As always, domain-buying service GoDaddy took the fullest advantage of its liaison with Danica Patrick -- and her beaver -- for this year's Super Bowl spots, whose scripts appear to have been written by pornographers in financial distress.
Here's a trope you might've seen before: pubescent boy's fantasies, realized.
And this spot, confusingly dubbed "Baseball," plays on trashy court TV. I think it would be better served if it were renamed "Enhanced? I'll show you enhanced."
Cast votes for your favorite on GoDaddy.com up to January 23rd. Like last year, each spot continues in a (gasp!) unrated online version.
- Facebook shuts down Burger King's "Whopper Sacrifice" app, which offers users free Whoppers after they de-friend 10 people. The data-sharing giant treated the app as a privacy breach.
- Google shafts 100. Dodgeball will be no more; Google Video will cease taking uploads in a few months' time.
- Paris-based Havas is splitting CEO duties between COO Gabriel Saenz de Buruaga of Madrid, and CSO Anthony Rhind of London.
- How advertising works.
- Got a secret, but can't be bothered to make a postcard? Contribute to Big Love's web of secrets. Note that each secret you enter endorses polygamy. Kidding. Maybe.
- Get a load of Obama's beast.
- Oh nooooes, renting a movie is just too hard for some.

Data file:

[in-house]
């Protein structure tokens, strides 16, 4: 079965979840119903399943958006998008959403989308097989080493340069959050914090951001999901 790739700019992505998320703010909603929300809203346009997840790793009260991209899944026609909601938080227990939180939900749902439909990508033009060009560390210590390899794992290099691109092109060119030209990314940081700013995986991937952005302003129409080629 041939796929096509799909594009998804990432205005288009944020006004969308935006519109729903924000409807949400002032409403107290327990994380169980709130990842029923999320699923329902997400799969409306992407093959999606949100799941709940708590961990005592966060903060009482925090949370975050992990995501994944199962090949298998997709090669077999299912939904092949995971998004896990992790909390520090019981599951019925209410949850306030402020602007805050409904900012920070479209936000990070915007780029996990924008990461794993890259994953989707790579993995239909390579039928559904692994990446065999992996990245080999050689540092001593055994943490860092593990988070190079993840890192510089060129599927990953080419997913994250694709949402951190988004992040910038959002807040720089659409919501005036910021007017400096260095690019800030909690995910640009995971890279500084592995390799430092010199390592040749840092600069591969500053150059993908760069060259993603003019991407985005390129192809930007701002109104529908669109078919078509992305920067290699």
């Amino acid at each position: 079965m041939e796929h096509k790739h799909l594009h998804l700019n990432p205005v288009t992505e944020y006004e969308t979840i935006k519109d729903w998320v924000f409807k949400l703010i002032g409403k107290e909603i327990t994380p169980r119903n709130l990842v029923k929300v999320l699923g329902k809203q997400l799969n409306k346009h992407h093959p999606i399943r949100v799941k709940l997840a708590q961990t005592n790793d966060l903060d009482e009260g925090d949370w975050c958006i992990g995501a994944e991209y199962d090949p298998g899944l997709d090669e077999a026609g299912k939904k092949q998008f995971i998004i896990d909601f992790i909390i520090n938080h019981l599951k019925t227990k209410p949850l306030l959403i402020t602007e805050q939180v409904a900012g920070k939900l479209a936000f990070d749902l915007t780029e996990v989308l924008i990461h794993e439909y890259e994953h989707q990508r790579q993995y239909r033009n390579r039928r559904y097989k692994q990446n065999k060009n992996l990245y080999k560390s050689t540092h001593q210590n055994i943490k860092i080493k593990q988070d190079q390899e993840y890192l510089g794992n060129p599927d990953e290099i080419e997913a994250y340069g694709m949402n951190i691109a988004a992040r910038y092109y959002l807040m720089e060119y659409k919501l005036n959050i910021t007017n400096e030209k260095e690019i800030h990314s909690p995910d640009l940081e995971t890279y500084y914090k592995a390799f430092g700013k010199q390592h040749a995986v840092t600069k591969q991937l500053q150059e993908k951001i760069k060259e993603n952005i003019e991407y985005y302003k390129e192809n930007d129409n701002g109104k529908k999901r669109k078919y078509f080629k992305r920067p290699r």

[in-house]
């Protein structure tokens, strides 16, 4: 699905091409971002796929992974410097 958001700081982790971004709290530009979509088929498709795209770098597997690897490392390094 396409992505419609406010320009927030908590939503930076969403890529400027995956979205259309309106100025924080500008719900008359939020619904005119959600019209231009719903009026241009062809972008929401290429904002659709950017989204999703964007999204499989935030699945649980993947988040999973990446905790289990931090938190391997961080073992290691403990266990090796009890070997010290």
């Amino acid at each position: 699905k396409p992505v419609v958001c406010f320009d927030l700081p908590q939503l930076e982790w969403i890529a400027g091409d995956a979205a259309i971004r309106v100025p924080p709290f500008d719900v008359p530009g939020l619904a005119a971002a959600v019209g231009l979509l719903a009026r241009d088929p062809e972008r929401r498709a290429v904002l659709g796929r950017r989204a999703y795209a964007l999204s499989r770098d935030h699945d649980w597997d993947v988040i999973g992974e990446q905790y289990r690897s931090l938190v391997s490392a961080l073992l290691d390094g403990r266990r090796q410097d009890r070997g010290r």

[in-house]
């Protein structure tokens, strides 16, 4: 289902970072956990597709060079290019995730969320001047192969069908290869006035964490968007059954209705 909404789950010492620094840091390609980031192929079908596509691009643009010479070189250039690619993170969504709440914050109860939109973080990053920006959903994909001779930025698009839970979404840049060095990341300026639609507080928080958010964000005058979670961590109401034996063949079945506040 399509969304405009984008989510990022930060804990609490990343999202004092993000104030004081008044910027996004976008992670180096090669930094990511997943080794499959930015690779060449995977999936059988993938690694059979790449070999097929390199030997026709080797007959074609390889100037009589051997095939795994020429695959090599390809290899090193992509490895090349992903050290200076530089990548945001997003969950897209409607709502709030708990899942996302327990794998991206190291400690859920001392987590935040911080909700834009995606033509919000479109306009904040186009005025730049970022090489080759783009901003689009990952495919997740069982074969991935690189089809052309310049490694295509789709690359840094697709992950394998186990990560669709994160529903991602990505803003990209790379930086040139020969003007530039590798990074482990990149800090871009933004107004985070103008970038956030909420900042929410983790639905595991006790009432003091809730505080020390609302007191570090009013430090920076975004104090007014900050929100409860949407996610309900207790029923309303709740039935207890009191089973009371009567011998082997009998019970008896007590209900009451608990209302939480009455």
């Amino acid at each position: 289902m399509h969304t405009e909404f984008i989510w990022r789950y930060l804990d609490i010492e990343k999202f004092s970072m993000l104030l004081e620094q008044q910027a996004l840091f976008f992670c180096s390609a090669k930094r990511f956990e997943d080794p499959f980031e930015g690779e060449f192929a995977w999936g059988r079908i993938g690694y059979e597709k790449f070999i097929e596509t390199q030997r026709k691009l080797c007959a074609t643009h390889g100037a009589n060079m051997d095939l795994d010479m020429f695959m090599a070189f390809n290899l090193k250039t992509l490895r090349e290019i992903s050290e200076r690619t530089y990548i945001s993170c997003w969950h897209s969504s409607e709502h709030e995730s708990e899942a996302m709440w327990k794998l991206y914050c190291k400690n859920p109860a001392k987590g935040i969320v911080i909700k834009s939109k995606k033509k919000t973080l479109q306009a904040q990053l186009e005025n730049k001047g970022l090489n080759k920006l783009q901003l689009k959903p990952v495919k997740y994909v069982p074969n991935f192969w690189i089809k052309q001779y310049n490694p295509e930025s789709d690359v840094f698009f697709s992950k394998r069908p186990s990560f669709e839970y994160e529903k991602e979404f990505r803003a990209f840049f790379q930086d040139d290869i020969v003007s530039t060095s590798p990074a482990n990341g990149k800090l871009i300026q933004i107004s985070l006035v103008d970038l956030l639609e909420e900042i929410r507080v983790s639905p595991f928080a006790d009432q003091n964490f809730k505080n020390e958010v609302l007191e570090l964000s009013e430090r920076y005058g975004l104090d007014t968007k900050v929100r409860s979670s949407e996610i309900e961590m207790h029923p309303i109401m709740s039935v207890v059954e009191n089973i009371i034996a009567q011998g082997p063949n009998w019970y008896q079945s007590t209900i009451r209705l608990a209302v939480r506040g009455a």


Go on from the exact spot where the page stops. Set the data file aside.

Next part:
- The Social Path lists emerging careers of 2009.
- MTLB's gas-related wisdom.
- Eyewear for the poor.
Check out "First Time," the first-ever online video attempt by a company called Slendertone.
Put together by Publicis, the video depicts individuals, couples and groups either grinning or standing around uncertainly -- before their faces explode with either alarmed or joygasmic expressions.
The ad leaves you to guess what Slendertone actually does, but especially curious users are invited to visit slendertone.com, where all is revealed.*
Until you actually go out of your way to do that, however, you'll probably be standing around going, "It's a vibrator, right? Or an orgy-inducing party game?"
Probably doesn't help that at some point, the feel-good background song exclaims, "I'm about to blow, yeah!"
Having long ago concluded it never has to finance another agency-produced ad EVER AGAIN, Doritos announced the five finalists of this year's "Crash the Super Bowl" contest. They are:
1. "Free Doritos," Joe Herbert, Batesville, IN
2. "New Flavor Pitch," Oren Brimer, New York, NY
3. "Power of the Crunch," Eric Heimbold, Venice, CA
4. "The Chase," Chris Roberts, Burbank, CA
5. "Too Delicious," Michael Goubeaux, Los Angeles, CA
Impressively, they all share Doritos' abrupt frat-boyish brand persona. Almost like they were made by guys cut out of the same mold but of varying degrees of funniness.
We all hit an age where our innocence is lost and we should be kept away from balloon animals at all costs.
Know why? Because, given the opportunity, we'll grab two and make them hump each other, either out of boredom or to entertain other co-eds whose brains haven't fully developed yet.
Capitalizing on this sad phenomenon, Durex gives us its latest online vid, which Superfad CD Robert Rugan creatively dubbed kama-balloon-animal-sutra.
"When you get the chance to create 'kama-balloon-animal-sutra', everyone involved gets really stoked about pushing the boundaries as much as possible," Rugan beamed.